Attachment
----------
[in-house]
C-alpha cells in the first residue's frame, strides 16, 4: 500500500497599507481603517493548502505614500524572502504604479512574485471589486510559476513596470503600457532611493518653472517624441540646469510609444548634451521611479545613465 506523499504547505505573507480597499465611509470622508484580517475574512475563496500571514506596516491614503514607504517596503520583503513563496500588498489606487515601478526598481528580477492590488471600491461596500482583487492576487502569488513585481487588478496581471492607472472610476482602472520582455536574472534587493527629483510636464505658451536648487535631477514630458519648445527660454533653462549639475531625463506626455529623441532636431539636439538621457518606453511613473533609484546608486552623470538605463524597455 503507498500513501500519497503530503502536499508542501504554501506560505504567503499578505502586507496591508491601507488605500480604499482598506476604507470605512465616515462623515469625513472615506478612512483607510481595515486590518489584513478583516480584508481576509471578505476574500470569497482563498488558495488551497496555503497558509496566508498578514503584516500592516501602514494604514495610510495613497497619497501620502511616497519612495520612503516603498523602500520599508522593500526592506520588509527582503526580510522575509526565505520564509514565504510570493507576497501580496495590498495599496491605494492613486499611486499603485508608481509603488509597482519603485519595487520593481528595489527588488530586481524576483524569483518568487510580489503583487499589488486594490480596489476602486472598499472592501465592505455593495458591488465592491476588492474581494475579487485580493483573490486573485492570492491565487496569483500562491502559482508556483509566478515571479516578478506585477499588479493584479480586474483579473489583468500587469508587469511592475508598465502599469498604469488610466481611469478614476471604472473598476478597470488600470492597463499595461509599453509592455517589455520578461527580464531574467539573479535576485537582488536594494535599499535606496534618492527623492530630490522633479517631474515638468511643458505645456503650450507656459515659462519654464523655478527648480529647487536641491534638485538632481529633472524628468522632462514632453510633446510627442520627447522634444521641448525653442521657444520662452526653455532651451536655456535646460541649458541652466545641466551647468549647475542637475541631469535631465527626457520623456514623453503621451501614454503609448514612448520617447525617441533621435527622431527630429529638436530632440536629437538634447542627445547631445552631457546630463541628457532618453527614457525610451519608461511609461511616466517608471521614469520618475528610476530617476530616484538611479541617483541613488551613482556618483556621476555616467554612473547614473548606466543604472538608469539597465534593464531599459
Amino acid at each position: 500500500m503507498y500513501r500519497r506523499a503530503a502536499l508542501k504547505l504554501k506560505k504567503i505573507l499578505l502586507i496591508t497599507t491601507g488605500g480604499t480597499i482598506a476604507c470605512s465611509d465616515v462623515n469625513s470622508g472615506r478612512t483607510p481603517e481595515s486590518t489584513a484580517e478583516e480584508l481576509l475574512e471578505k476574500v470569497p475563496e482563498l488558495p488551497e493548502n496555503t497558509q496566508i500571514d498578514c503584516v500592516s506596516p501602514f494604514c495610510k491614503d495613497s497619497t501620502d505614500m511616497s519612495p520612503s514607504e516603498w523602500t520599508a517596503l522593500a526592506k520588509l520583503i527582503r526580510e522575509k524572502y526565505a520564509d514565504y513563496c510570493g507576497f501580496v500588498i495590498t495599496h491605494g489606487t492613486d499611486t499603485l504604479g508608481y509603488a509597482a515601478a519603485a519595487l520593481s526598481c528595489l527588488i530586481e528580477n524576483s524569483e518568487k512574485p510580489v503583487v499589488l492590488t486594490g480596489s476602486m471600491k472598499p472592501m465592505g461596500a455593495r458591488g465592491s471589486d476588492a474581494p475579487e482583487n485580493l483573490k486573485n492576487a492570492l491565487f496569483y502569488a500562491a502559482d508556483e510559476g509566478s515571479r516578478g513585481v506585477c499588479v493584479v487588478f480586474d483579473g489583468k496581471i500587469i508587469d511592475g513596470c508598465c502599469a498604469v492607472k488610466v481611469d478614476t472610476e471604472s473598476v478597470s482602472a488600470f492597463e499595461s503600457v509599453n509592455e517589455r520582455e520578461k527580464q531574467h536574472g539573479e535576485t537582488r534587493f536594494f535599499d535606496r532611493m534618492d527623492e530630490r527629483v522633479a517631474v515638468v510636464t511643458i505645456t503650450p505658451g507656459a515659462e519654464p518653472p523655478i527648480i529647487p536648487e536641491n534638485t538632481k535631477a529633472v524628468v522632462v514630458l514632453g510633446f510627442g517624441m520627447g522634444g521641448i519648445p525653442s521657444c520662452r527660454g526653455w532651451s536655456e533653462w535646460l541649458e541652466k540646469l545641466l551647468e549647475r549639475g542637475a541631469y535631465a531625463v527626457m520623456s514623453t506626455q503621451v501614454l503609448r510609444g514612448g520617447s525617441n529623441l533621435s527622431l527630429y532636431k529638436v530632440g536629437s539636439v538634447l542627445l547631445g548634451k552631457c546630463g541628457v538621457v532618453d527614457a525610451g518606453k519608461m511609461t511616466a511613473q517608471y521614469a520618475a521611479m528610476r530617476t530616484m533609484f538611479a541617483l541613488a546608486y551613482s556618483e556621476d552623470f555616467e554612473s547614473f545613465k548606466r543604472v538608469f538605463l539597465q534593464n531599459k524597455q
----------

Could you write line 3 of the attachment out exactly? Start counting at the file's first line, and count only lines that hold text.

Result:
Amino acid at each position: 500500500m503507498y500513501r500519497r506523499a503530503a502536499l508542501k504547505l504554501k506560505k504567503i505573507l499578505l502586507i496591508t497599507t491601507g488605500g480604499t480597499i482598506a476604507c470605512s465611509d465616515v462623515n469625513s470622508g472615506r478612512t483607510p481603517e481595515s486590518t489584513a484580517e478583516e480584508l481576509l475574512e471578505k476574500v470569497p475563496e482563498l488558495p488551497e493548502n496555503t497558509q496566508i500571514d498578514c503584516v500592516s506596516p501602514f494604514c495610510k491614503d495613497s497619497t501620502d505614500m511616497s519612495p520612503s514607504e516603498w523602500t520599508a517596503l522593500a526592506k520588509l520583503i527582503r526580510e522575509k524572502y526565505a520564509d514565504y513563496c510570493g507576497f501580496v500588498i495590498t495599496h491605494g489606487t492613486d499611486t499603485l504604479g508608481y509603488a509597482a515601478a519603485a519595487l520593481s526598481c528595489l527588488i530586481e528580477n524576483s524569483e518568487k512574485p510580489v503583487v499589488l492590488t486594490g480596489s476602486m471600491k472598499p472592501m465592505g461596500a455593495r458591488g465592491s471589486d476588492a474581494p475579487e482583487n485580493l483573490k486573485n492576487a492570492l491565487f496569483y502569488a500562491a502559482d508556483e510559476g509566478s515571479r516578478g513585481v506585477c499588479v493584479v487588478f480586474d483579473g489583468k496581471i500587469i508587469d511592475g513596470c508598465c502599469a498604469v492607472k488610466v481611469d478614476t472610476e471604472s473598476v478597470s482602472a488600470f492597463e499595461s503600457v509599453n509592455e517589455r520582455e520578461k527580464q531574467h536574472g539573479e535576485t537582488r534587493f536594494f535599499d535606496r532611493m534618492d527623492e530630490r527629483v522633479a517631474v515638468v510636464t511643458i505645456t503650450p505658451g507656459a515659462e519654464p518653472p523655478i527648480i529647487p536648487e536641491n534638485t538632481k535631477a529633472v524628468v522632462v514630458l514632453g510633446f510627442g517624441m520627447g522634444g521641448i519648445p525653442s521657444c520662452r527660454g526653455w532651451s536655456e533653462w535646460l541649458e541652466k540646469l545641466l551647468e549647475r549639475g542637475a541631469y535631465a531625463v527626457m520623456s514623453t506626455q503621451v501614454l503609448r510609444g514612448g520617447s525617441n529623441l533621435s527622431l527630429y532636431k529638436v530632440g536629437s539636439v538634447l542627445l547631445g548634451k552631457c546630463g541628457v538621457v532618453d527614457a525610451g518606453k519608461m511609461t511616466a511613473q517608471y521614469a520618475a521611479m528610476r530617476t530616484m533609484f538611479a541617483l541613488a546608486y551613482s556618483e556621476d552623470f555616467e554612473s547614473f545613465k548606466r543604472v538608469f538605463l539597465q534593464n531599459k524597455q